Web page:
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Located in White Mountains National Park with majestic snow-capped peaks all around it, Bretton Woods Mountain Resort is home to the largest ski area in New Hampshire and is simply a must if you’re looking to hit the slopes.
Renowned for being a popular haunt of the rich and famous in the early 20th century, the resort saw U.S. presidents and celebrities stay. Consequently, it should come as no surprise to learn that there are lots of excellent dining options, golf courses, and spas for you to try out.
Surrounded by breathtaking scenery with over a hundred trails and pistes on offer, Bretton Woods Mountain Resort is well worth checking out if you want to relax in style and make the most of the staggering natural sights all around you.
7. Hanover [SEE MAP]
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Lying on the banks of the Connecticut River, right opposite its sister city of Norwich in Vermont, Hanover is famed for being the home of the prestigious Dartmouth College. Much of life in town is dominated both by its campus and its sizeable student body.
One of the oldest higher education institutions in the whole of the U.S., the Ivy League college has some lovely old buildings for dotted around its green and spacious campus, with several great bars, cafes, and restaurants found around Main Street.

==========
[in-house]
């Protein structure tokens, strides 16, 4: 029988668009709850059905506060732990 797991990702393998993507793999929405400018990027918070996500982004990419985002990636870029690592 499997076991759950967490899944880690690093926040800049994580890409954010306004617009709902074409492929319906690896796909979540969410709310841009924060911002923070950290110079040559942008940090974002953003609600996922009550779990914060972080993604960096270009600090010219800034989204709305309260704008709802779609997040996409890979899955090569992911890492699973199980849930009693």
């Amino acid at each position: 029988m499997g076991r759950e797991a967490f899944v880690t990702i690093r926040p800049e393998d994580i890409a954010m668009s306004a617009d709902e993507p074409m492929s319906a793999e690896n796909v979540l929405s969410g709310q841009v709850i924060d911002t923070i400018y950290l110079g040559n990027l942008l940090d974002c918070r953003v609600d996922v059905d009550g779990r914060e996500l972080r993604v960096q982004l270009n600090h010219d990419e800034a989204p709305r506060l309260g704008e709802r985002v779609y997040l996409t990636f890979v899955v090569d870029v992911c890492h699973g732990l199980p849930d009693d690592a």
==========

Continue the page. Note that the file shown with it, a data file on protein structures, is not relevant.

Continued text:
Other than visiting the college, there is not all that much to do in town, so visitors may want to hike along part of the Appalachian Trail that runs through Hanover.
6. Concord [SEE MAP]
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The capital of New Hampshire, Concord, is a charming place to spend some time. Its magnificent State House is undoubtedly the highlight of what is on show. Built in a Greek Revival style, the facade of the building is certainly very eye-catching, especially when its golden dome sparkles in the sun. The State House takes its pride of place on the city’s bustling Main Street.
Around this historic area, you can find a number of elegant old buildings, all built out of the same tough-looking granite, as well as lots of cozy cafes, shops, and restaurants. Due to its proximity to both the Canterbury Shaker Village and Manchester, it is well worth combining your visit to Concord with a trip to either location – or any one of the lovely state parks that lie nearby.
5. Mount Washington State Park [SEE MAP]
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Named after the majestic peak that lies at its heart, Mount Washington State Park is full of magnificent scenery. Nature lovers and outdoor aficionados will revel in all that it has to offer. The highest mountain in the northeast of the States, Mount Washington towers to a height of 6,288 feet (1,916 meters).